MWV: (would require a scope increase) Messier galaxies and brighter NGC galaxies won't be in the LSST catalog, but their coordinates and second moments could be imported and included in the potential host association process
            MLG: added a note about this

            MWV: see the technical implemented details of how to store and use l_{xx,xy,yy} in the Object Table in DM-19519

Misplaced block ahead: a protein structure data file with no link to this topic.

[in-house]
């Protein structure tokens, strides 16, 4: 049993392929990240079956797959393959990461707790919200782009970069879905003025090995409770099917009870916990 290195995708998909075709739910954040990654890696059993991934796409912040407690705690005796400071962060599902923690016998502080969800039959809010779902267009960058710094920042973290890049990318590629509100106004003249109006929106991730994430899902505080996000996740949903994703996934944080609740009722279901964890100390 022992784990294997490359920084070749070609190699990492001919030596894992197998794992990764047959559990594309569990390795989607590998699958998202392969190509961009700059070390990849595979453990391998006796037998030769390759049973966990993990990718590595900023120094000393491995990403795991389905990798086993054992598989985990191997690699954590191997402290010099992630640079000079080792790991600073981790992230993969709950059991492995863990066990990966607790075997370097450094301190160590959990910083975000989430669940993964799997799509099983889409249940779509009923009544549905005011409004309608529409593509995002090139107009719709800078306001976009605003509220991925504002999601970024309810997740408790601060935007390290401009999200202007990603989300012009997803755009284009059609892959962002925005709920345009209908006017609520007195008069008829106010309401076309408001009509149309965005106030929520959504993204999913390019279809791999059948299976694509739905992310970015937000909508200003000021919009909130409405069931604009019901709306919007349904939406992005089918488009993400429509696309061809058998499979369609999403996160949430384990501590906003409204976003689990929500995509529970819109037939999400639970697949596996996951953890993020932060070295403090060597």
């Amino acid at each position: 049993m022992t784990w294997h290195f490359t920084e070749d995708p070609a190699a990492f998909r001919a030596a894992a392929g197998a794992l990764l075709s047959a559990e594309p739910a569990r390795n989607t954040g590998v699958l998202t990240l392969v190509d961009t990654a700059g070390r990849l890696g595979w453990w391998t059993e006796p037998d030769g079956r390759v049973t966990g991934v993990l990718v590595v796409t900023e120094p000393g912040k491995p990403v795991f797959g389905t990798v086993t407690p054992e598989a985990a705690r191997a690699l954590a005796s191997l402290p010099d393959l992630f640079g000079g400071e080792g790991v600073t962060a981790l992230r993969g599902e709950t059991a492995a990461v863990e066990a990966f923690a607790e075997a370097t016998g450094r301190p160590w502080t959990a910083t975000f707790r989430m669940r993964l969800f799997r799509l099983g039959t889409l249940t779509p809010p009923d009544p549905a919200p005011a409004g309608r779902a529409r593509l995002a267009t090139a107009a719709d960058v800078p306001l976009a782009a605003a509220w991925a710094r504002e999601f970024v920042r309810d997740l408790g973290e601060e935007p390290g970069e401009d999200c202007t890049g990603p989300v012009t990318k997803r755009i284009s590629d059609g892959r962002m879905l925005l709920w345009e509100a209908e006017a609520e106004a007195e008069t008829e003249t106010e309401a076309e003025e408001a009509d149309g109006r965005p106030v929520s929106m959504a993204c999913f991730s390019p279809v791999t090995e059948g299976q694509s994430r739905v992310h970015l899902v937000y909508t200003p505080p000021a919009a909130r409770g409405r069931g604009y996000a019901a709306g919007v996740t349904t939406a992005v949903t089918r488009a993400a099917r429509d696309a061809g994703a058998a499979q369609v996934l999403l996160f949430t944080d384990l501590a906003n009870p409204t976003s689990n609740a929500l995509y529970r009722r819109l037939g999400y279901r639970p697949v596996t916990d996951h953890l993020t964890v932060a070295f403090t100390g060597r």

MLG: added a statement to the end of Appendix A about how the reference frame of Ixx Iyy Ixy should be verified at the time of implementation

            MLG: Reorganized Section 4.1 "Recommendations".

            MLG: Extended the draft RFC.

            Show